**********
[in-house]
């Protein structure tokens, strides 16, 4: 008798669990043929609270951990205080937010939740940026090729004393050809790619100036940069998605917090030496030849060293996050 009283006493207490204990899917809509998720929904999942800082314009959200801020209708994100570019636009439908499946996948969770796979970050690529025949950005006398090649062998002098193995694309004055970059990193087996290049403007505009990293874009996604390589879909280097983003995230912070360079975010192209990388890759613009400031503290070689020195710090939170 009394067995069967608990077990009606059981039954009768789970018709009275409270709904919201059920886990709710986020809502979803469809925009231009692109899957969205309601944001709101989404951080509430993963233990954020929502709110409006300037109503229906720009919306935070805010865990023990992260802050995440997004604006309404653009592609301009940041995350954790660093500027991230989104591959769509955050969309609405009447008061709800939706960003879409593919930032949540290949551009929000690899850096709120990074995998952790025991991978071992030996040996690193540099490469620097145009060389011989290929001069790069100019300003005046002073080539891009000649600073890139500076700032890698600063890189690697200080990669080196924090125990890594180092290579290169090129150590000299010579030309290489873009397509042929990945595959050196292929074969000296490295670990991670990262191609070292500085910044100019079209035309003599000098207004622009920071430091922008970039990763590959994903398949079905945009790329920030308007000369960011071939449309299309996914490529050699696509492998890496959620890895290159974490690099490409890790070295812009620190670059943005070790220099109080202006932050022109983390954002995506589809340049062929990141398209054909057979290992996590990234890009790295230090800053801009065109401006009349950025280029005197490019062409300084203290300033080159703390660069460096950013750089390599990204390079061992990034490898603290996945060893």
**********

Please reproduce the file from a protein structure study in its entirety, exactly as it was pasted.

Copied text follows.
[in-house]
């Protein structure tokens, strides 16, 4: 008798669990043929609270951990205080937010939740940026090729004393050809790619100036940069998605917090030496030849060293996050 009283006493207490204990899917809509998720929904999942800082314009959200801020209708994100570019636009439908499946996948969770796979970050690529025949950005006398090649062998002098193995694309004055970059990193087996290049403007505009990293874009996604390589879909280097983003995230912070360079975010192209990388890759613009400031503290070689020195710090939170 009394067995069967608990077990009606059981039954009768789970018709009275409270709904919201059920886990709710986020809502979803469809925009231009692109899957969205309601944001709101989404951080509430993963233990954020929502709110409006300037109503229906720009919306935070805010865990023990992260802050995440997004604006309404653009592609301009940041995350954790660093500027991230989104591959769509955050969309609405009447008061709800939706960003879409593919930032949540290949551009929000690899850096709120990074995998952790025991991978071992030996040996690193540099490469620097145009060389011989290929001069790069100019300003005046002073080539891009000649600073890139500076700032890698600063890189690697200080990669080196924090125990890594180092290579290169090129150590000299010579030309290489873009397509042929990945595959050196292929074969000296490295670990991670990262191609070292500085910044100019079209035309003599000098207004622009920071430091922008970039990763590959994903398949079905945009790329920030308007000369960011071939449309299309996914490529050699696509492998890496959620890895290159974490690099490409890790070295812009620190670059943005070790220099109080202006932050022109983390954002995506589809340049062929990141398209054909057979290992996590990234890009790295230090800053801009065109401006009349950025280029005197490019062409300084203290300033080159703390660069460096950013750089390599990204390079061992990034490898603290996945060893």